At the risk of being one of Robert Simon's showoffs, I winced at ANASAZI, but that's just me. It's not just that the term refers to enemies of the Navajo, but that so many people talk about the group as vanished. Nope! These are the Ancestal Puebloans because they are the ancestors of the Hopi, Zuni, Laguna, etc. I've also got to mention that Bears Ears has thousands of Ancient Puebloan sites that are threatened by the recent plan to shrink the monument. These sites are 1000 years old, folks. And they will be sacrificed to mine low-grade uranium or drill for possibke fracking sites. Damn!

Malsdemare 11:23 AM  

@Nancy 11:08. Nice takedown!

Masked and Anonymous 11:25 AM  

Can't gripe about the fillins. If all U can find to pick on is ENDO and SEENO, then it's 74/76 = 97.37% pure. That's what they'd call primo stuff, on the street.

Theme was one of them "starts with" dealies, which is ok by m&e, for a MonPuz … like some sorta stock-footage usage. Nice revealer of HEADPHONES definitely saved its bacon, IM&AO.

fave moo-cow eazy-E MonPuz clue: {No room at the ___} = INN. Had to dig a little deep into the grid, to find one this gimme-ish, tho. ANASAZI and WICCA and HABLA and BOOLEAN might put up a fight up top, for many a first grade solver. But definitely lighter on the name entries today, sooo … funner.

staff weeject pick: ODA. She valiantly fought to save that long and narrow central hallway which was tryin to house big parts of two themers and a darlin little U. Hang in there, ODA darlin. U the gal.
[Only 9 weejects to choose from, today … how clean!]

Thanx, Mr. Thomas. Good MonJob.

Masked & Anonymo5Us


Roo Monster 11:33 AM  

Hey All !
Did online today, my time is 6 minutes, so I figured Rex might break the two minute barrier. But, alas.

We had a "70's green" wall mounted ROTARY PHONE growing up. My number ended in 0620, my friends was 1213, so I usually called him, as it was faster! Those who never experienced a ROTARY will have no idea what I mean! :-)

Did like the puz. Always a fan of lots of themers, as long as the dreck stays low. Todays fit the bill. @Lewis, also a mini-theme of Y ending words, BOSSY, TONY, PRY, ESPY, MONEY, SLY, TRULY.

There's a street here in Las Vegas called ANASAZI, so I figured that might be the answer, even though I didn't really know it. Wonder why SNART ALECK is spelled Luke it is, when the mans name is either ALEC, ALEK, ALEX.

For some reason, noticing the repeats in the corners today. NW, AAAOOEERR, NE, OOOEEDDDCC, SE, OOOOPPNNTTEE, SW, UUUAAA. Weird for me, maybe @Lewis' observations skewing the ole brain? :-)


Alexander Graham Klaxon 11:45 AM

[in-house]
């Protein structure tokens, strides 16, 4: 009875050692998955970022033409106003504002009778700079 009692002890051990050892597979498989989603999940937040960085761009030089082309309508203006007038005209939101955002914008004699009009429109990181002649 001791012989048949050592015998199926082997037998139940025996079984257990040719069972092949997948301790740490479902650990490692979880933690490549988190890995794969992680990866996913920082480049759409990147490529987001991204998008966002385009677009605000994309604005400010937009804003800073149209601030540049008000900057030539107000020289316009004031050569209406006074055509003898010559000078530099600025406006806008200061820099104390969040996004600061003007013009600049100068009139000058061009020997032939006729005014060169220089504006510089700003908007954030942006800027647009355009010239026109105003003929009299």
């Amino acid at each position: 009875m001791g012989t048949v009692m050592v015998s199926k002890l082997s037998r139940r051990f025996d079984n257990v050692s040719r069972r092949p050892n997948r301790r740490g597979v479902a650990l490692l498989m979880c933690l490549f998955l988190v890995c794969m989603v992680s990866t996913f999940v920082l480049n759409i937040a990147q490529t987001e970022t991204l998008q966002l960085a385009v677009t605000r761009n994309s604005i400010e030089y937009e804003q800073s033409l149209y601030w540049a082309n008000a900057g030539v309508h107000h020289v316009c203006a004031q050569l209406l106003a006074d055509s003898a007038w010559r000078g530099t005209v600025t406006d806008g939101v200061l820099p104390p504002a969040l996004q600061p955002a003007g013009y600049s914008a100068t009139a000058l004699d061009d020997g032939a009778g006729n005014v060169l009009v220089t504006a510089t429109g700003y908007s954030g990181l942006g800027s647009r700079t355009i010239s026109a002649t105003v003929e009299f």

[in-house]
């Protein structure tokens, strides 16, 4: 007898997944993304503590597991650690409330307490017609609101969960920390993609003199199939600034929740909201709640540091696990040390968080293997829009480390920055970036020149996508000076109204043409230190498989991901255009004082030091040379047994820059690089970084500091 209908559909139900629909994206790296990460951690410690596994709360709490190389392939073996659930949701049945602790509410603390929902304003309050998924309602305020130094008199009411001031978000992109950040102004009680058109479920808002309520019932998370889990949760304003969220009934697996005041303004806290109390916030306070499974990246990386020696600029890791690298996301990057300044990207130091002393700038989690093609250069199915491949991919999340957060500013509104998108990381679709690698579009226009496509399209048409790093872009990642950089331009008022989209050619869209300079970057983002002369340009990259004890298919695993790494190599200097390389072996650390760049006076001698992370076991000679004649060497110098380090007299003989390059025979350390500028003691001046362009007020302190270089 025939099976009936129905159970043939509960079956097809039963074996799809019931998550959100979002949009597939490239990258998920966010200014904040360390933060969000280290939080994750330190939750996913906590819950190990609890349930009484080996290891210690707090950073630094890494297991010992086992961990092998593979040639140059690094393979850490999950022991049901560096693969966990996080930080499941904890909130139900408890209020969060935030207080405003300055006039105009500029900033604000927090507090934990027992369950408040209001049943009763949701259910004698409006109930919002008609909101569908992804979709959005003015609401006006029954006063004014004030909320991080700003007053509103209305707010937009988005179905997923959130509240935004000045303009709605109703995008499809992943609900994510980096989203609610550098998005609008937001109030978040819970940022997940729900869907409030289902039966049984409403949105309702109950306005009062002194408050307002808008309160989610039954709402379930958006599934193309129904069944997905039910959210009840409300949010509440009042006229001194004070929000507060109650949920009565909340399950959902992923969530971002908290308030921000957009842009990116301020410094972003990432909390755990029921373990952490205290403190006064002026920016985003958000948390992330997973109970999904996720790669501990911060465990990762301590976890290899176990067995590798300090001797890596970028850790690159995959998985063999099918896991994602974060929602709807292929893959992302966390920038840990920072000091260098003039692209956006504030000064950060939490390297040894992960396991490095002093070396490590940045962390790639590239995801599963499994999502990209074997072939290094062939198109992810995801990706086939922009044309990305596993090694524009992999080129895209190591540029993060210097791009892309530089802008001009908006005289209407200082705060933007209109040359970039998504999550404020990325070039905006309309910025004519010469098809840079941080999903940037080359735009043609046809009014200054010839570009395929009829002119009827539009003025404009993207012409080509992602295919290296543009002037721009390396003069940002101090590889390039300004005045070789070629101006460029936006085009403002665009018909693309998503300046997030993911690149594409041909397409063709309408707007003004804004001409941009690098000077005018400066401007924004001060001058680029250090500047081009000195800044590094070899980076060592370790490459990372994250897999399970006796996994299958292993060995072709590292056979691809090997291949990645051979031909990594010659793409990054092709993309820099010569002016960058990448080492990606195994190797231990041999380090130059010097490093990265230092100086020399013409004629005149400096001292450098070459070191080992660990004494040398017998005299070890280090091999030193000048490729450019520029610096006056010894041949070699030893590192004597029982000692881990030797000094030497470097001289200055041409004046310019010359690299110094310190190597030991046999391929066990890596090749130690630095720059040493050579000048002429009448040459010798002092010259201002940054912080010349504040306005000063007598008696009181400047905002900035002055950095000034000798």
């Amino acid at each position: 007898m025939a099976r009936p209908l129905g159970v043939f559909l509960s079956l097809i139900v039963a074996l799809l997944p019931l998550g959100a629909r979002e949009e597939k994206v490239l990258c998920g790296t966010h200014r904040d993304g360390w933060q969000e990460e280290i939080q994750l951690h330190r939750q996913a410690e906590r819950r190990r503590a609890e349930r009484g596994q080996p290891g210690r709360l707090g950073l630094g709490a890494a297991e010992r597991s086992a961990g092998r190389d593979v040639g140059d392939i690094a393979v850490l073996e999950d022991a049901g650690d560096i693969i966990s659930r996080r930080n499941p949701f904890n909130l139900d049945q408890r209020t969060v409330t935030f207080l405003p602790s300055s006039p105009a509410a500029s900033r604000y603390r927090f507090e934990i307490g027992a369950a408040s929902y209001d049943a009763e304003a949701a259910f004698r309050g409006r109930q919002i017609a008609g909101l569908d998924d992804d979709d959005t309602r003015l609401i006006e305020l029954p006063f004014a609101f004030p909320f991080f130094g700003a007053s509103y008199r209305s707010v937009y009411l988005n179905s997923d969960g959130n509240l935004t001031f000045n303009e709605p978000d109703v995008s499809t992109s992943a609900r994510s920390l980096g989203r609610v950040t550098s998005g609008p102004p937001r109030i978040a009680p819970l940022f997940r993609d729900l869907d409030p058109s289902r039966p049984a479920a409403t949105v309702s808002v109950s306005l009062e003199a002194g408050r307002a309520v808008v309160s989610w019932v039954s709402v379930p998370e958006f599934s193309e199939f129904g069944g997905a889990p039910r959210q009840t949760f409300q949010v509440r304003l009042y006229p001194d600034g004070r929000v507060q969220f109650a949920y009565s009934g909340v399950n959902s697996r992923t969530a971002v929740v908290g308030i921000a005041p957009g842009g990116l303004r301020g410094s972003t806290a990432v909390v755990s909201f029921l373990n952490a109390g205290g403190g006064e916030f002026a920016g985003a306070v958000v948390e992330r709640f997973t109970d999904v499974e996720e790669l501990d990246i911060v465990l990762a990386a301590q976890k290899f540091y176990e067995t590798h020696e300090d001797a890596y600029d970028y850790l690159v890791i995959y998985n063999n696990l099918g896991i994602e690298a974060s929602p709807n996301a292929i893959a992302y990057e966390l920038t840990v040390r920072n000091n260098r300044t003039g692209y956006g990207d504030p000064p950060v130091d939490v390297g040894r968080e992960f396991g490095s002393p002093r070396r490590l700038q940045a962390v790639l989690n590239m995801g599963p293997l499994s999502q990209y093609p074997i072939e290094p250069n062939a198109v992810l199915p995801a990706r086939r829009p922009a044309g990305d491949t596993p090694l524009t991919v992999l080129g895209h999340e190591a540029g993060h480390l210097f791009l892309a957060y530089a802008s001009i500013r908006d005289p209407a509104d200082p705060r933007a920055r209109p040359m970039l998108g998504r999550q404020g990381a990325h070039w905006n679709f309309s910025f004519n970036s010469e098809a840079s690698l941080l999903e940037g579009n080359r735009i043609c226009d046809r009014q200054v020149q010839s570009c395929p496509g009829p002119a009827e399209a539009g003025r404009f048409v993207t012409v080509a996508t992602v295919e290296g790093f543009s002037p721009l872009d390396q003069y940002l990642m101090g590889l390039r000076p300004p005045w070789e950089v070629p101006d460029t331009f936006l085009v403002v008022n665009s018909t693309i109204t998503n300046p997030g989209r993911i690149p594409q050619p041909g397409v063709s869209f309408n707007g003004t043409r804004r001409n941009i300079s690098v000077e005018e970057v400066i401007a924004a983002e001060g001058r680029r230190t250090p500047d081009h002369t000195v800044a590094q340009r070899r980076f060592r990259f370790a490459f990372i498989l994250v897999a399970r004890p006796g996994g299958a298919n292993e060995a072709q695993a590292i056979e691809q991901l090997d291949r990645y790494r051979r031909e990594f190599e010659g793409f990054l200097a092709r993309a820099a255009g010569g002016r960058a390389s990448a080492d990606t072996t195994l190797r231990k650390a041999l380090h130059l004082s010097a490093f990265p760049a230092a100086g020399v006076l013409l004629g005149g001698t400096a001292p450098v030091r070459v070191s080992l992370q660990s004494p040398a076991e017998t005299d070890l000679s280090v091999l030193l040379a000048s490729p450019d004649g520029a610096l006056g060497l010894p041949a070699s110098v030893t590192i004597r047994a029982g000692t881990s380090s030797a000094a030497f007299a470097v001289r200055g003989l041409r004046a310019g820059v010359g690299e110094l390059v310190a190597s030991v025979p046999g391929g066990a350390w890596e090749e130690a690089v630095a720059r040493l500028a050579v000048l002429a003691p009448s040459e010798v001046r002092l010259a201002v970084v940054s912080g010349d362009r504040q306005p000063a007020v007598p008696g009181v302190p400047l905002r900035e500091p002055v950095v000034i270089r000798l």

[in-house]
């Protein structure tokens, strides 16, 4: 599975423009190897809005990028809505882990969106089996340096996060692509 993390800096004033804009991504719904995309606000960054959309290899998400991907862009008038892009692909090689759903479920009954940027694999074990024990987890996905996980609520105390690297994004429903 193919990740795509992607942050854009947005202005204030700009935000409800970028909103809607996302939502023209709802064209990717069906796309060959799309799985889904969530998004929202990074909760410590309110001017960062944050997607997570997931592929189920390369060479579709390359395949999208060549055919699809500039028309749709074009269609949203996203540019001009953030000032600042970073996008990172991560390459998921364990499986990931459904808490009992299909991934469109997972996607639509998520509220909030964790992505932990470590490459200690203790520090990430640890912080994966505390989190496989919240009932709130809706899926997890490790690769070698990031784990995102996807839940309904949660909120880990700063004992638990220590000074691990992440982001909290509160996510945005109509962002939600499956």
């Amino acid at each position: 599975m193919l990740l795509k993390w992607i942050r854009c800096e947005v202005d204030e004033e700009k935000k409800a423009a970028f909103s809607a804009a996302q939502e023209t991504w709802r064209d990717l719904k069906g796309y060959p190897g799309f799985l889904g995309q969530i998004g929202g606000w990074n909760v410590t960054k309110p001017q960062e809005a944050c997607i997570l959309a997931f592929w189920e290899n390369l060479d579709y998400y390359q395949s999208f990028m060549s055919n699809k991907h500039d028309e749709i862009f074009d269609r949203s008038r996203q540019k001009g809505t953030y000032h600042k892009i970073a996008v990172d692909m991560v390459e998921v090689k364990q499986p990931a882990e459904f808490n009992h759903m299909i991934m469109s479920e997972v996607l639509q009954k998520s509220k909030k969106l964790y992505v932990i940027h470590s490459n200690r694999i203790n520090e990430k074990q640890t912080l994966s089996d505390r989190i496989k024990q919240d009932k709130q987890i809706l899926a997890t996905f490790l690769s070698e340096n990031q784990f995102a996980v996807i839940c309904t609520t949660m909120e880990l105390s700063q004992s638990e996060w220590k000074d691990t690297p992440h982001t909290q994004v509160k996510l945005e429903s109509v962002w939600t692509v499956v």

Before the 1980s breakup of the "Ma Bell" AT&T monopolly, the phone company built and owned your telephone set, and you payed a monthly lease for it. It was in their financial interest to build them as rugged as possible so they didn't have to come out and service it. After the breakup, you now buy and own your phone, and they fall apart after a year because it is in the manufacturers financial interest for you to buy a new one.

A corded land-line telephone will still work during power failures as long as the lines are intact (they re-route automatically so they usually are). Cordless land-lines will not because they need power. Cell phones will be iffy and possibly over-loaded. Dial telephones still work fine on land-lines but don't access touch-tone menus.

Anonymous 11:54 AM  

@Alexander - Once you have dialed into a system, you can play the pitches into the phone to access touch-tone menus:

Anonymous 12:09 PM  

@Para G - two different meanings of the same set of letters. Diffuse (with an -oose at the end) is an adjective and equivalent in meaning and usage to diffused (adj.), while diffuse (with an -ooze at the end) is a verb with the participial form diffused (participle).

Anonymous 12:09 PM  

Has anyone familiar with the Anasazi heard that modern Puebloans don't care for the term? I was all over the four corners a few years back and it's everywhere. Anyone else heard this?

thfenn 12:10 PM  

Kind of fun solving this on a phone, a smart one at that, even if it took awhile for the theme to dawn on me. I would've thought ONTO were 'words after lock or glom' not 'word after lock or glom' but that's clearly disputable, if not wrong. And to me, ONICE is more like delayed or postponed than 'In reserve'. ANASAZI was new to me, which I enjoyed finding on a Monday.

IF Monday=True AND Fun=True AND Learned Something=TRUE THEN Puzzle Good=TRUE.

semioticus (shelbyl) 12:12 PM  

The last Brian Thomas puzzle was almost universally hated, but this one is OK, so yay!

Fill: This is actually fresh enough for a Monday. It is a rare occasion to learn a useful tidbit of trivia from a Monday puzzle, but now I know ANASAZI. BOOLEAN could have been really exciting if it hadn't appeared in NYTC a few times already. The crossword glue isn't too gooey either. Nothing exciting necessarily but decent enough.

Theme/long answers: Is it a novel theme? Eh. Is it a novel approach? Definitely not. I didn't even bother to figure the theme out while solving, and when I looked at it after, it was mostly surprising due to its retro-ness. I won't be harsh because December is a great month for nostalgia, and the themers weren't inconsistent and annoying, so yeah. Meh.

Clues: It's hard to get cute in this department on a Monday puzzle, but this one didn't have one clue that made me go "hehe". So again, nothing bad, but nothing exciting either.

Pleasurability: Smooth sailing. My expectations are really low on Mondays. If I solve it quickly to start the week, it's OK. If it throws some herbs and spices on my day, great. This one was OK. On the plus side, it taught me something. So yeah, no fireworks but it didn't bother me at any point, so that's good.

GRADE: B-, 3/5 stars.

P.S.: Huh, so there was a reason why I hadn't ever heard the word Anasazi, because apparently contemporary Puebloans do not prefer it.

Carola 12:23 PM